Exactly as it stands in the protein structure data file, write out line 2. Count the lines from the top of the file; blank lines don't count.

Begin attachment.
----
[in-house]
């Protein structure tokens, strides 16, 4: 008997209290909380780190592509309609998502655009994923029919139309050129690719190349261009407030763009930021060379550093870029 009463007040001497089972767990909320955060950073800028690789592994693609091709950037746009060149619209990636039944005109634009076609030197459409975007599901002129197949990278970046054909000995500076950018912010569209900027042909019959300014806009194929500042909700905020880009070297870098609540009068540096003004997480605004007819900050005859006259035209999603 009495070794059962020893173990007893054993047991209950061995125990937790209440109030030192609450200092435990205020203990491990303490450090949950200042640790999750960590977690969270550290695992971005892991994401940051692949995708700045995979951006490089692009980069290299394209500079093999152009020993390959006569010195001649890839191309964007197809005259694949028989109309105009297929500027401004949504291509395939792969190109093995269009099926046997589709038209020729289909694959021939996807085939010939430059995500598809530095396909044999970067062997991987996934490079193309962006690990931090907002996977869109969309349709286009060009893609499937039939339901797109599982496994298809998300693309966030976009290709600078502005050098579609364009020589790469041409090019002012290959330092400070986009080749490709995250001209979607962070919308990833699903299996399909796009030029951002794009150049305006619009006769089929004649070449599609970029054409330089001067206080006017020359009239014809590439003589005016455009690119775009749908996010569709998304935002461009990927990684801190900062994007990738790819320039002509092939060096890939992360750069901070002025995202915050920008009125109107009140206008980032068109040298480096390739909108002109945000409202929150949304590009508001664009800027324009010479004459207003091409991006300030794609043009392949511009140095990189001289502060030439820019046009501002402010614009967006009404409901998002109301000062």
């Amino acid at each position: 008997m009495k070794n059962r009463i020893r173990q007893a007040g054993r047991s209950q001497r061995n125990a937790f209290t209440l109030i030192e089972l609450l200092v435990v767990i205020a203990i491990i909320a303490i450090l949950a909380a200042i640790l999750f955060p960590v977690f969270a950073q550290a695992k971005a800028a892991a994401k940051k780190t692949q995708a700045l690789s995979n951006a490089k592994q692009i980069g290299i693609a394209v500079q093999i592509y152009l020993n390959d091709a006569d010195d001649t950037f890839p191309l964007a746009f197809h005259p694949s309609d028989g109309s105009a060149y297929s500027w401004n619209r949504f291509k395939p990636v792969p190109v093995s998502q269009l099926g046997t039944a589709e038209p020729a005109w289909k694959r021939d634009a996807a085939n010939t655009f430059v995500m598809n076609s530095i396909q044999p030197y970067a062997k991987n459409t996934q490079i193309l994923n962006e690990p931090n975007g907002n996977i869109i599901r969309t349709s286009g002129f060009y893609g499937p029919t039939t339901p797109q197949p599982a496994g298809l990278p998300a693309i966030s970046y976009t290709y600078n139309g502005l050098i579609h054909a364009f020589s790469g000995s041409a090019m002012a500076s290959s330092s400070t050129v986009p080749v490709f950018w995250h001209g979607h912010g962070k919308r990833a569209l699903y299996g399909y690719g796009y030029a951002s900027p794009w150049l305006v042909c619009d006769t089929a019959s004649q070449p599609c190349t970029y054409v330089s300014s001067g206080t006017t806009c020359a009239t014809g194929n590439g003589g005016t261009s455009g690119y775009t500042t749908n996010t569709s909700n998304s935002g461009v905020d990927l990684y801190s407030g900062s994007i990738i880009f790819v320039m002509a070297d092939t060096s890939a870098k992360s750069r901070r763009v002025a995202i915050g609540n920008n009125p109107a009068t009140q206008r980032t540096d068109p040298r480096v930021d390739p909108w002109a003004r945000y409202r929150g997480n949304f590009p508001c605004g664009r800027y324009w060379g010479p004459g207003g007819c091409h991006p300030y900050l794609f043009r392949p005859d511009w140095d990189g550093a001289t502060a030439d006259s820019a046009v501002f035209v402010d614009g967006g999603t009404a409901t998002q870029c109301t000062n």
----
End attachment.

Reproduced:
């Protein structure tokens, strides 16, 4: 008997209290909380780190592509309609998502655009994923029919139309050129690719190349261009407030763009930021060379550093870029 009463007040001497089972767990909320955060950073800028690789592994693609091709950037746009060149619209990636039944005109634009076609030197459409975007599901002129197949990278970046054909000995500076950018912010569209900027042909019959300014806009194929500042909700905020880009070297870098609540009068540096003004997480605004007819900050005859006259035209999603 009495070794059962020893173990007893054993047991209950061995125990937790209440109030030192609450200092435990205020203990491990303490450090949950200042640790999750960590977690969270550290695992971005892991994401940051692949995708700045995979951006490089692009980069290299394209500079093999152009020993390959006569010195001649890839191309964007197809005259694949028989109309105009297929500027401004949504291509395939792969190109093995269009099926046997589709038209020729289909694959021939996807085939010939430059995500598809530095396909044999970067062997991987996934490079193309962006690990931090907002996977869109969309349709286009060009893609499937039939339901797109599982496994298809998300693309966030976009290709600078502005050098579609364009020589790469041409090019002012290959330092400070986009080749490709995250001209979607962070919308990833699903299996399909796009030029951002794009150049305006619009006769089929004649070449599609970029054409330089001067206080006017020359009239014809590439003589005016455009690119775009749908996010569709998304935002461009990927990684801190900062994007990738790819320039002509092939060096890939992360750069901070002025995202915050920008009125109107009140206008980032068109040298480096390739909108002109945000409202929150949304590009508001664009800027324009010479004459207003091409991006300030794609043009392949511009140095990189001289502060030439820019046009501002402010614009967006009404409901998002109301000062």